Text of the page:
An excellent example of his contribution to the history of NT research can be found in his understanding of the impact of Paul's conversion and his opponents on his teaching about justification by faith. In volume three of his work entitled History of the Christian Church, Schaff argues that Paul's
whole theology, doctrinal, ethical, and practical, lies, like a germ, in his conversion; but it was actually developed by a sharp conflict with Judaizing teachers who continued to trust in the law for righteousness and salvation, and thus virtually frustrated the grace of God and made Christ's death unnecessary and fruitless" (302-303; cited in Baird, History of NT Research, 2:49)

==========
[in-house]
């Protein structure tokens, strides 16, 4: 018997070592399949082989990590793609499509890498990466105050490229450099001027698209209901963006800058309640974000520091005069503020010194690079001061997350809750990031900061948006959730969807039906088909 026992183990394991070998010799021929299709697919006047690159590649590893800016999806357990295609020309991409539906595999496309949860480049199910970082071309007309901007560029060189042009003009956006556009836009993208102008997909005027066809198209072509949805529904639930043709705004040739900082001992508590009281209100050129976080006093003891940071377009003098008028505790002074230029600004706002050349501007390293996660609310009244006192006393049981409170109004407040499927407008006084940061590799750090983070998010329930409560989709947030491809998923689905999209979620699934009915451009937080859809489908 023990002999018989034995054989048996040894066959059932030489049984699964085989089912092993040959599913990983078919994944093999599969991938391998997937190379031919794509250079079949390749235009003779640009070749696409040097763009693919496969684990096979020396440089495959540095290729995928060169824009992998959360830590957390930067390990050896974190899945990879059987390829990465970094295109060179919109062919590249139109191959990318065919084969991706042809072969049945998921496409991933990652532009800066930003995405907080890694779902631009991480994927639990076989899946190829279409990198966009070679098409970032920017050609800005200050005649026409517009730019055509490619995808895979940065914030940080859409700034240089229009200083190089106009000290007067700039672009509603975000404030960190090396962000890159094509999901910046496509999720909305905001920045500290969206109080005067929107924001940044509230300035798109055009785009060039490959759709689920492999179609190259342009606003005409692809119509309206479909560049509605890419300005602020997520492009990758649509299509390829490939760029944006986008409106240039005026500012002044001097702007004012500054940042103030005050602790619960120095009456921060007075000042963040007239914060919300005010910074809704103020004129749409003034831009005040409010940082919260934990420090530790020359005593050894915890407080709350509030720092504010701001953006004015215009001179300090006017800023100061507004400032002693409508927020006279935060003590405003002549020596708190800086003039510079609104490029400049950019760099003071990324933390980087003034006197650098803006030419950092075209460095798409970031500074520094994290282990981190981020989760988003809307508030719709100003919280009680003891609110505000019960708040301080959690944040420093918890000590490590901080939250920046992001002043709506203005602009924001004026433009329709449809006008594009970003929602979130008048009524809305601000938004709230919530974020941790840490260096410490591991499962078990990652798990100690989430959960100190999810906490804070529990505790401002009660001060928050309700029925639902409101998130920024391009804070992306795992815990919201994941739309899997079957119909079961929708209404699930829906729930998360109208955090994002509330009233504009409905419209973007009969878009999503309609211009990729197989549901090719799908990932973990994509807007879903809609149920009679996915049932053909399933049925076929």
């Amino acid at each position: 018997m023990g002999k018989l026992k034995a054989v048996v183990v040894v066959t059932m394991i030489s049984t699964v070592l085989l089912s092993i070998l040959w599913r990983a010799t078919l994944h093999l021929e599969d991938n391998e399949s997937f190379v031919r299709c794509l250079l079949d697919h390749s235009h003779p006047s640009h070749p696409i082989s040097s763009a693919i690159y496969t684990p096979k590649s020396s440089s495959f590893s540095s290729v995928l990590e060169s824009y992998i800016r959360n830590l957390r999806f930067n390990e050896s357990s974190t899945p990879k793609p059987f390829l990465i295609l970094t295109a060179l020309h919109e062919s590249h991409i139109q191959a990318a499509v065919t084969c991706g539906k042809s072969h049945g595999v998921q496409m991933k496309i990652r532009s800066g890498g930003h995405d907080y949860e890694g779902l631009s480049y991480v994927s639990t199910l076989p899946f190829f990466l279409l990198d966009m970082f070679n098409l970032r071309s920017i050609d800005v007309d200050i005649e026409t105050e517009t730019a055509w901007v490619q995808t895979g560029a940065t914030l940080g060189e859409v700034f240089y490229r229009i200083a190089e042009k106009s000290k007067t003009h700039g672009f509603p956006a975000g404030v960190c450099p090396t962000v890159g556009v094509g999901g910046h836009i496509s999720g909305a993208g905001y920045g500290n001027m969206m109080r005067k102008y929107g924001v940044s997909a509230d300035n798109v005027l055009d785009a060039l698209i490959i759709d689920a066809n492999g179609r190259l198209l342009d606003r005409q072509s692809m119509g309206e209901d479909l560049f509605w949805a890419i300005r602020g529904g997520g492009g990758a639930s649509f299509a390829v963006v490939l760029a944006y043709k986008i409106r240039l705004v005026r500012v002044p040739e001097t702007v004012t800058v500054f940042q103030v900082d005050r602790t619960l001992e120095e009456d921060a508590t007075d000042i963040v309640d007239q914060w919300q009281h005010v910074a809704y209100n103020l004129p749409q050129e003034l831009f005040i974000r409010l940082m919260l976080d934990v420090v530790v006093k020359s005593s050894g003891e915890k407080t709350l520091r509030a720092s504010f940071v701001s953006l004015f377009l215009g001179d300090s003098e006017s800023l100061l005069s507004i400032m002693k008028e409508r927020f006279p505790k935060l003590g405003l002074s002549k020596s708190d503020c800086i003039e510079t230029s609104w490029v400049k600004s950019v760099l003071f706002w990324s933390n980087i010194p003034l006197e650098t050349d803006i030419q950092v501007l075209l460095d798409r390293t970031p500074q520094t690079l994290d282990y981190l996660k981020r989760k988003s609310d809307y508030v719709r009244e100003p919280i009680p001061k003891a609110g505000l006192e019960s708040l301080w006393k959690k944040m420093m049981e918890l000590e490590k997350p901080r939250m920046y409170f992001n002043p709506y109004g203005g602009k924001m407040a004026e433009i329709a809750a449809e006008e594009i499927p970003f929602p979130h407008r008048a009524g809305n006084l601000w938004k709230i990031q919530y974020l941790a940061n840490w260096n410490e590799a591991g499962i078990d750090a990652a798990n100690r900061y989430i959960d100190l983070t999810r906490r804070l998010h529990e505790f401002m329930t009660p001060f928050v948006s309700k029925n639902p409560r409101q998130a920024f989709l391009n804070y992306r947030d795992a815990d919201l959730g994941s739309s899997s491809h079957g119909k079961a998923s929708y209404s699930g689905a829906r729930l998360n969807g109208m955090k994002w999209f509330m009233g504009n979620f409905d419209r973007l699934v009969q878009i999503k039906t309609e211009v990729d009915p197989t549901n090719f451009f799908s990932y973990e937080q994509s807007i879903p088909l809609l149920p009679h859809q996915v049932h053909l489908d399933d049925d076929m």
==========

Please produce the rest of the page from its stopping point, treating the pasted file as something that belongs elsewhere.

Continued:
I find Schaff's words to be remarkably like those that we read in the Paul and the Law debates of the late twentieth and early twenty-first centuries. His emphasis on the importance of Paul's conversion would be music to the ears of traditional readers of Paul like Seyoon Kim, while Schaff's realization that the "Judaizing teachers" actually brought Paul's theology into development is right in line with many New Perspectivists.
It has been instructive and exciting to watch, retrospectively, the development of these ideas that we all take for granted today!